Syrian rebels must accept that they’ve lost the years-long long civil war against Syrian President Bashar al-Assad, the United Nations said Wednesday.
Staffan de Mistura, the UN special envoy for Syria, noted in a statement that the end of the civil war is nigh because of all the countries that have converged on Syria to fight against the Islamic State, which is soon to lose its last strongholds, Reuters reports.
ISIS is barely hanging on to Raqqa and Deir Ezzor, two main outposts of the terror group. In particular, ISIS has moved back its main leaders and top units from Raqqa and other cities to Deir Ezzor, which is now under heavy assault by the Syrian army aided by Russian airstrikes. The Syrian army recently broke through ISIS’ three-year siege of the city and is now battling counterattacks from militants.
“The fact is that Deir al-Zor is almost liberated, in fact it is as far as we are concerned liberated, it’s a matter now of a few hours,” Mistura said.
Given the imminent defeat of ISIS at Raqqa and Deir Ezzor, Mistura wondered aloud whether the Syrian government will be willing to negotiate with opposition forces, rather than declaring victory.
“The issue is: is the government, after the liberation of Deir al-Zor and Raqqa, ready and prepared to genuinely negotiate and not simply announce victory, which we all know, and they know too, cannot be announced because it won’t be sustainable without a political process?” Mistura asked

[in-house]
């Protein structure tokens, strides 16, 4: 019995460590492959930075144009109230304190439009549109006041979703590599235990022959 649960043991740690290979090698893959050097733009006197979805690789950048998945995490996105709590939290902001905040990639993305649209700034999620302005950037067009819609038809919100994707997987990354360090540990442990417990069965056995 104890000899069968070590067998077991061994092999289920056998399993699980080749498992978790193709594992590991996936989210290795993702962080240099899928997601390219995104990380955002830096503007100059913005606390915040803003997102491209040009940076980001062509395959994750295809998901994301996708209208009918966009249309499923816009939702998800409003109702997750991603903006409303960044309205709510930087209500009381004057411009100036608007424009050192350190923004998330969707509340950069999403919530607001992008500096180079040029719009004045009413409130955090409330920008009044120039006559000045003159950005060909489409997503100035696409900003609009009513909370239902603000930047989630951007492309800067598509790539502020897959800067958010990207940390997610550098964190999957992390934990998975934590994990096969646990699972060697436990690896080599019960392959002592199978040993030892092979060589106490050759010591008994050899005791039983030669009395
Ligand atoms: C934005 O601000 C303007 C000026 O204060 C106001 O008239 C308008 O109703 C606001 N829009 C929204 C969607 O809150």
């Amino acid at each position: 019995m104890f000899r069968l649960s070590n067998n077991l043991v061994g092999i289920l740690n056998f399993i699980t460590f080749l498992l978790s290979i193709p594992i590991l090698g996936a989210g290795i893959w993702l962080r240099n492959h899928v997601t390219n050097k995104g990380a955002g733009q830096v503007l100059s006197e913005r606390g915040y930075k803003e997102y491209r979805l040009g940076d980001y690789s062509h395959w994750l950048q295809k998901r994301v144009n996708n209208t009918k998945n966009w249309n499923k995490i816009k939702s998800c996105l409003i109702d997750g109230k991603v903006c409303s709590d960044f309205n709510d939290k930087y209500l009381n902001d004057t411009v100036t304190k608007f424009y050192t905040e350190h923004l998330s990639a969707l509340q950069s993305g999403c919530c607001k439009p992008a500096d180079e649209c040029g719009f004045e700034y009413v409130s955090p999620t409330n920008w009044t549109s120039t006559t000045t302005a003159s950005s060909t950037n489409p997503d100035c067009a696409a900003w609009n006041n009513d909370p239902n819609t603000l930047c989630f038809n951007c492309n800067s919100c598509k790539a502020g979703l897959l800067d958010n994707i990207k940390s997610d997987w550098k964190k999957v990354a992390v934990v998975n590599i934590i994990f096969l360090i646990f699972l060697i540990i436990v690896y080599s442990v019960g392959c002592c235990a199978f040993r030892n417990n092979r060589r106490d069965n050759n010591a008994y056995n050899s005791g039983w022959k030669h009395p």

“Will the opposition be able to be unified and realistic enough to realise they did not win the war?” Mistura added.
When further prompted on whether his statement meant that Assad had won the war, Mistura answered: “I am not the one to write the history of this conflict … but at the current moment I don’t think anyone can actually claim to have won the war.”
What seems clear, however, is that Syrian opposition forces are in no position to dictate terms to the Assad regime by force, even if Mistura is hesitant about making proclamations that Assad has won.
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